In Davis v. Butler, 154 Cal. 623, at 627, [ 98 P. 1047, 1049], it was said, citing Spreckels v. Gorrill, supra: "It is not essential to the right to rescind a contract for the purchase of property that the purchaser should be able to show that the property purchased was worth less than he paid for it.Summary of this case from Munson v. Fishburn
S.F. No. 4779.
December 11, 1908.
APPEAL from an order of the Superior Court of Monterey County denying a new trial. B.V. Sargent, Judge.
The facts are stated in the opinion of the court.
Maguire, Lindsay, Houx Barrett, for Appellant.
Dougherty Lacey, for Respondent.
On November 7, 1905, the defendant sold to the plaintiff two hundred and fifty shares of the capital stock of the Salinas Valley Bottling Company, a corporation. In January, 1906, the plaintiff, claiming that he had been induced to buy the stock by means of fraudulent misrepresentations made to him by the defendant, undertook to rescind the agreement of purchase and sale. The defendant refusing to restore the money and property received as the purchase price, the plaintiff brought this action, praying a decree that the agreement be rescinded, and that defendant be required to transfer to plaintiff the property received as the purchase price of the stock upon plaintiff retransferring the two hundred and fifty shares of stock. The plaintiff had judgment in the court below. The defendant now appeals from an order denying his motion for a new trial.
The Salinas Valley Bottling Company was engaged in the business of bottling and selling beer which it purchased in bulk. Four hundred and thirty shares of its stock, of the par value of ten dollars each, had been issued. The misrepresentations alleged by plaintiff to have been made by defendant had reference to three matters. The complaint averred that the defendant had stated that the indebtedness of the corporation, over and above the money it then had in bank and solvent credits due to it by its patrons, amounted to the sum of $1530 and no more, whereas in fact such indebtedness amounted to the sum of $2,963.64. He had represented that the corporation was and had been marketing and selling two carloads of beer per month, whereas in fact it had not been and was not selling more than one carload per month. The third representation relied upon was that the corporation received a net profit of $6.15 per barrel on the beer bottled and marketed by it, when as a matter of fact said net profit did not exceed $3.35 per barrel.
A jury impaneled to try the issues raised as to fraudulent representations returned a verdict in favor of plaintiff, and, in addition, the court made findings covering all the issues. It found that representations had been made by defendant, as alleged in the complaint, with reference to the three matters above mentioned. The actual indebtedness of the corporation, over and above its money in bank and solvent credits due it, was found to be $2800, instead of $2,963.64, as averred in the complaint. It was found that not more than one carload of beer per month had ever been marketed or sold by the corporation, and that the profit per barrel on the beer marketed and sold by it did not exceed $4.77 per barrel.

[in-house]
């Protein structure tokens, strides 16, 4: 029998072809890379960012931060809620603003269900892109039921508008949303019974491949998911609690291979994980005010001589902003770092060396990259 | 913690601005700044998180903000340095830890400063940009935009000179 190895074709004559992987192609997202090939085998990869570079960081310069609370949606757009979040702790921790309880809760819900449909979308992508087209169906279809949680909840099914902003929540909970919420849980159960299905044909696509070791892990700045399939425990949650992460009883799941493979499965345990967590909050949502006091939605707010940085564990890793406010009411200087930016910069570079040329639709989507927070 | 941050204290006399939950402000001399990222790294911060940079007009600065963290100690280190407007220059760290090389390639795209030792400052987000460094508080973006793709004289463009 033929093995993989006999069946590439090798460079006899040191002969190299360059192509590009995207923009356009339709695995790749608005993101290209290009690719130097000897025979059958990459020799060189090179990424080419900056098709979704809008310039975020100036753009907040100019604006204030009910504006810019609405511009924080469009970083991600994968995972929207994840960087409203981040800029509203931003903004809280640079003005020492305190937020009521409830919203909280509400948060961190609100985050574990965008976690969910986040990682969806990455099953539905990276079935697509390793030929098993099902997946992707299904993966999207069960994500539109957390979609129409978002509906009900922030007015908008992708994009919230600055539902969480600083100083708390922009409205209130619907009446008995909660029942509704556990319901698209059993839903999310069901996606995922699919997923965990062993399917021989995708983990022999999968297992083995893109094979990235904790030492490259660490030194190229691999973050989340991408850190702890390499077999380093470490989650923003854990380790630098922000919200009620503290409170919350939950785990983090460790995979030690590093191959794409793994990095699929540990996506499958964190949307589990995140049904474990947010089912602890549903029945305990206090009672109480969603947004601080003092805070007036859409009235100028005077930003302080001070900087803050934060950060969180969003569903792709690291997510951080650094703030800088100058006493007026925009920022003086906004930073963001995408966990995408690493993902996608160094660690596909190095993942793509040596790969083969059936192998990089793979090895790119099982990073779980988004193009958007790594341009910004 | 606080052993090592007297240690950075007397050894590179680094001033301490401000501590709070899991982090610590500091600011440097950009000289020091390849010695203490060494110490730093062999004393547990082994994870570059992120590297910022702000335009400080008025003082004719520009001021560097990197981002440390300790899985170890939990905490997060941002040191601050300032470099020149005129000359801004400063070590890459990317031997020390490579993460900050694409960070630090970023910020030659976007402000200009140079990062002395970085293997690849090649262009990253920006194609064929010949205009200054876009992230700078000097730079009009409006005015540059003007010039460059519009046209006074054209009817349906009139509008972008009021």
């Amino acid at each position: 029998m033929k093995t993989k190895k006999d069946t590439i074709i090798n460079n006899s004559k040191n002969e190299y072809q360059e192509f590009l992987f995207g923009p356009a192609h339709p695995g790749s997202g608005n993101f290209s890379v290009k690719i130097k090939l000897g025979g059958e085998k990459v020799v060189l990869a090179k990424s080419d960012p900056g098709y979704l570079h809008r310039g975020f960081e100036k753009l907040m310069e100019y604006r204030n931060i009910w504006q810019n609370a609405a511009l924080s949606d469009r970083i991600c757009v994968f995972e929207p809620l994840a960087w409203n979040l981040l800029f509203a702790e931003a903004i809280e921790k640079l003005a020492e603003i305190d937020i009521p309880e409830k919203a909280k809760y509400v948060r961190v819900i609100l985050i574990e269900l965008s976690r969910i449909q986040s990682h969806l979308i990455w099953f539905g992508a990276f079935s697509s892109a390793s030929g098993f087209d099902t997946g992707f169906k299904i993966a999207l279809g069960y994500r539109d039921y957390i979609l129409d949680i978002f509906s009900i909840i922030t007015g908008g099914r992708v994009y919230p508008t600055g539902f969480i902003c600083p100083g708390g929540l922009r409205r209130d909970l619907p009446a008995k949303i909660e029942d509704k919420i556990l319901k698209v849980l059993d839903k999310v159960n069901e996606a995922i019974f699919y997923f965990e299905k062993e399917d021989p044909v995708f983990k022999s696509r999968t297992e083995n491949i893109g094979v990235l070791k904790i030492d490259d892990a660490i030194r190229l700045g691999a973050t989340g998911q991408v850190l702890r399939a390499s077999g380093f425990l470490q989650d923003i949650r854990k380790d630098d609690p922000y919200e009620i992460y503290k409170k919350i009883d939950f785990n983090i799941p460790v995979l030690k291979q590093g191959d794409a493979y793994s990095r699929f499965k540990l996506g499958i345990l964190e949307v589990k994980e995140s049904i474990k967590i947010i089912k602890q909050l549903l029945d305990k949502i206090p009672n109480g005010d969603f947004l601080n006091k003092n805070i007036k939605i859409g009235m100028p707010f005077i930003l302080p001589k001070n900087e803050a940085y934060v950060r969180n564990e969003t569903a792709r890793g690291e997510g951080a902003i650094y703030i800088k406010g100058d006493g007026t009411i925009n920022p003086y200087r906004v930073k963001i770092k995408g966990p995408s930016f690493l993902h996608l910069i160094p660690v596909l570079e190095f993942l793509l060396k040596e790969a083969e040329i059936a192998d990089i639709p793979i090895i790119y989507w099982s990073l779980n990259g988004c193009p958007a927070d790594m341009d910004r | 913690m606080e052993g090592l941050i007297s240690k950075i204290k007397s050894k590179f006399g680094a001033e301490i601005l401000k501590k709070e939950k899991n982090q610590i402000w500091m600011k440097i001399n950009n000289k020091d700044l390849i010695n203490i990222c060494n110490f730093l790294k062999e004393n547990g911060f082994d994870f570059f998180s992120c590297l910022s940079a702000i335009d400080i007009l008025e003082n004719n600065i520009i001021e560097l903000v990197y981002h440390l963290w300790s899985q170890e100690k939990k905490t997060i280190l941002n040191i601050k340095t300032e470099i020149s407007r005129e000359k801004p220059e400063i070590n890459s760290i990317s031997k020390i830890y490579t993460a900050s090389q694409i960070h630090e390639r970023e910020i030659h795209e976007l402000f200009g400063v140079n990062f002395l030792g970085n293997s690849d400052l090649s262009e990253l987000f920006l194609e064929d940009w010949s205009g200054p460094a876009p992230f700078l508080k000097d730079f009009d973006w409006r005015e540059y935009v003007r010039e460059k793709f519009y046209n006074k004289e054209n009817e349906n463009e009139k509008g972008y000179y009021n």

The principal point urged by appellant is that these findings are unsupported by the evidence, and a more or less elaborate argument is advanced to show that, in each of the three particulars complained of, no representations that were not substantially true were made by the defendant. We need not follow counsel into this extended field of discussion, since we are satisfied that there was ample evidence to justify the finding that, at least with regard to the indebtedness of the corporation, the defendant had made false representations. A single material misstatement, knowingly made with intent to influence another into entering into a contract, will, if believed and relied on by that other, afford as complete ground for rescission as if it had been accompanied by a multitude of other false representations.
It will hardly be contended that a representation that the indebtedness of the corporation was only $1530, when in fact it was $2800, was not material. There are many corporations having assets and conducting a business of such magnitude that a difference one way or the other of a few thousand dollars of indebtedness would not appreciably affect the value of their stock. But the Salinas Valley Bottling Company had a total outstanding issue of only 430 shares, of the par value of ten dollars each. The sale to plaintiff embraced 250 shares at par. The difference between $1530 and $2800, if apportioned among the outstanding shares of stock, amounts to almost three dollars for each of the 430 shares. Such a discrepancy, having a close relation to the value of the stock, would certainly be material in a transaction based on a selling price of ten dollars per share.